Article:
Digital Image Analysis

A digital image composed of pixels performs an analog image transformed to numerical form using ones and zeros (binary) so that it can be stored and used in a computer system. The digital imaging process consists of four key steps: image acquisition (capture), storage and management (saving), manipulation and annotation (editing), and viewing, display or transmission (sharing) of images. Before digital images become extensively used for periodic clinical work, standards are needed and the entire imaging process approved. For example, when six practicing pathologists were asked to all photographs the same section on a glass slide with similar microscopes that had the same associated digital cameras, they all produce dissimilar images.  Moreover, global manipulation (e.g. contrast enhancement) of Papanicolaou test digital images has been shown to significantly change their interpretation. We also need to pay more consideration to the digital pathology diagnosing station (cockpit) to that they integrate computers with appropriate performance and graphics cards, screens with exceptional image resolution and color quality, as well as connectivity to the Internet, laboratory information system (LIS) and electronic medical record (EMR). The use of computer monitors for digital pathology should, possibly, employ a Macbeth color manager (array of color squares) or correspondent to guarantee precise color balance once a digital image has been developed, computer applications can be leveraged to evaluate the information they hold. More than a few algorithms have been developed (e.g. pattern recognition algorithms) that potential to increase accuracy, reliability, specificity, and productivity. For example, computer assisted image analysis (CAIA) has been used to score (quantify) certain immunohistochemical stains (e.g. ER, PR and HER-2/neu breast biomarkers). In this manner, CAIA gives all pathologists the similar yardstick for scoring immunohistochemistry results in Breast cancer cases. This quantitative method to tissue analysis using WSI has been stated to as "slide-based histocytometry". Multispectral image analysis is additional emerging device that exploits both spatial and spectral image statistics to classify images. This computerized technology has already been shown to be important in certain clinical settings (e.g. cytopathology) to help distinguish and classify morphologically similar lesions.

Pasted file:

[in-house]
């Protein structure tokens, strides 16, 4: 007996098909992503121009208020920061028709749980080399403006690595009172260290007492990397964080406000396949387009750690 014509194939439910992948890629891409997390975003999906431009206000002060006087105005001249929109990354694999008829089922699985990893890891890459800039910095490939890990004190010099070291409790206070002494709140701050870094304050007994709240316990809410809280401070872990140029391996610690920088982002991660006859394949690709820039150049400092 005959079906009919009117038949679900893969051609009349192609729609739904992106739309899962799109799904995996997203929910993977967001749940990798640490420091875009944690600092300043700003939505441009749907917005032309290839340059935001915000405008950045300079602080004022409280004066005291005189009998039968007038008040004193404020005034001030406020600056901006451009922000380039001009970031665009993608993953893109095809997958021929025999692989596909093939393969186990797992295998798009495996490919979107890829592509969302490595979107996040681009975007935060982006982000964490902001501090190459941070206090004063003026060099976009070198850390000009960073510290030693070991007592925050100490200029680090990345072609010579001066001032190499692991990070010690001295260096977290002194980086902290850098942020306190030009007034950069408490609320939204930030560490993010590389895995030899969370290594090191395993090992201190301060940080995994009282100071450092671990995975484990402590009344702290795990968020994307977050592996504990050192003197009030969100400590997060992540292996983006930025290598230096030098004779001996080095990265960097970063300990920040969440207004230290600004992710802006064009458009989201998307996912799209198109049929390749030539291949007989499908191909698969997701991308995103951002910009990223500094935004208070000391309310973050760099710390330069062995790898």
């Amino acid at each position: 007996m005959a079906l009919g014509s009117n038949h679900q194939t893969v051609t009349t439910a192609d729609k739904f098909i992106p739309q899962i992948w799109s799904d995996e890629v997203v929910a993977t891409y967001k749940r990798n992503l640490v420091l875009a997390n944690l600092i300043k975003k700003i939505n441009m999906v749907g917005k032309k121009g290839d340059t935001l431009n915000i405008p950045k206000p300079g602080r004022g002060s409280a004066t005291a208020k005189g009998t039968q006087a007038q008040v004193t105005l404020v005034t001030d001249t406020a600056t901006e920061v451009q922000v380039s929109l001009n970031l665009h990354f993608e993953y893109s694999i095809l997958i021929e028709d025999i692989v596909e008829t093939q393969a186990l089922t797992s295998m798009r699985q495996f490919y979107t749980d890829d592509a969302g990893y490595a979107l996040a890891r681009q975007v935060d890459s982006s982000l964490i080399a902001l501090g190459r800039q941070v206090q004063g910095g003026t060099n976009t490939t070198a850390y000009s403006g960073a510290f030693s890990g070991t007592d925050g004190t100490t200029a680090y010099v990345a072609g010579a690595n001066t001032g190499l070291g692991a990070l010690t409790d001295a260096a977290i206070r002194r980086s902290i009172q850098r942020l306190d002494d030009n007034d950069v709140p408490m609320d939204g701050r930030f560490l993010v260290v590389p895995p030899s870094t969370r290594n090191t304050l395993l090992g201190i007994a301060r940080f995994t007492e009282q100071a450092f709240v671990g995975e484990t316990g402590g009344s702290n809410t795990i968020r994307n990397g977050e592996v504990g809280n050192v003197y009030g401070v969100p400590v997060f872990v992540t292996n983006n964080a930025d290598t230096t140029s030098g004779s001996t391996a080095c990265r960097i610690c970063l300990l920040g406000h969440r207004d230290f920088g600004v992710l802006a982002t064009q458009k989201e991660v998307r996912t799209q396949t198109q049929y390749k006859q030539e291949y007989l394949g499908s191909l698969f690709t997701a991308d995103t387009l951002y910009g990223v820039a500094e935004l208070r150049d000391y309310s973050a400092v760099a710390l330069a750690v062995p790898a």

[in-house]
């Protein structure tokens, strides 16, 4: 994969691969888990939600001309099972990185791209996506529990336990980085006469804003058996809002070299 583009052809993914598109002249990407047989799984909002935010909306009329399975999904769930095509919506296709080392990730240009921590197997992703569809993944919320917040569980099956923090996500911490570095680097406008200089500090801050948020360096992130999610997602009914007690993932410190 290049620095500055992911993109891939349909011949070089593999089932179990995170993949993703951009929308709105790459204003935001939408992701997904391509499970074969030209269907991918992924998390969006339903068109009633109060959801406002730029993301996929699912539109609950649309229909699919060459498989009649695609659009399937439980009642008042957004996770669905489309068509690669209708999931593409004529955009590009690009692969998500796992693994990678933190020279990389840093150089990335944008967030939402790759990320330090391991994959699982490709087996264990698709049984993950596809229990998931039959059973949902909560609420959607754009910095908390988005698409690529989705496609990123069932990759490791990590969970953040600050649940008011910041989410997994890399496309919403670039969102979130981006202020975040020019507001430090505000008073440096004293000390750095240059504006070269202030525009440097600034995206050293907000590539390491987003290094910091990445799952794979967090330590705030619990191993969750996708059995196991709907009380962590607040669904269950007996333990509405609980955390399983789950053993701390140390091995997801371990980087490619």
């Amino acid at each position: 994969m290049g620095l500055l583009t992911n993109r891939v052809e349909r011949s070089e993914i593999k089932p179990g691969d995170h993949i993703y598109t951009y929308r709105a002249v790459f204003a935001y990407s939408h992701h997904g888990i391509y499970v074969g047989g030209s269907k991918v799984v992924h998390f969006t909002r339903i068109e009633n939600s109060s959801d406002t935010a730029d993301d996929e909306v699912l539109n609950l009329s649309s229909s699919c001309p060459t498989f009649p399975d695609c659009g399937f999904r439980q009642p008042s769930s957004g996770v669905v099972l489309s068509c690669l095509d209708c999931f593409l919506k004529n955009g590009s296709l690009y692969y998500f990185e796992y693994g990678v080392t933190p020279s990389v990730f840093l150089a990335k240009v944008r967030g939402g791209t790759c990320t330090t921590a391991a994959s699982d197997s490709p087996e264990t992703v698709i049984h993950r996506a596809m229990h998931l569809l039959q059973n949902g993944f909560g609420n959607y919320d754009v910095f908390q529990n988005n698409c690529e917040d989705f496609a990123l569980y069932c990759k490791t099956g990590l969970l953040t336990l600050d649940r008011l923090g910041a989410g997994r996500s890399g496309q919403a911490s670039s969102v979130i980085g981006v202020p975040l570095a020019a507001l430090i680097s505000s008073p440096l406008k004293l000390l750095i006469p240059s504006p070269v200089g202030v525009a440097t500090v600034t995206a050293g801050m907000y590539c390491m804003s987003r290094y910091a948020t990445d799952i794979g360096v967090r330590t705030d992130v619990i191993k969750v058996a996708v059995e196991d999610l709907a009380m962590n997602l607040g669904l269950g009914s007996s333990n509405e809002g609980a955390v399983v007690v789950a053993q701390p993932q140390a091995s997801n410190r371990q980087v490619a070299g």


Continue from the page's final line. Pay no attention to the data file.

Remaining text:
• Automated image analysis
  • Analysis software
  • Challenges in image analysis
  • Quantitative image analysis reasearch
  • Visualization methods for diagnosis
  • Annotation tools
  • Pattern recognition

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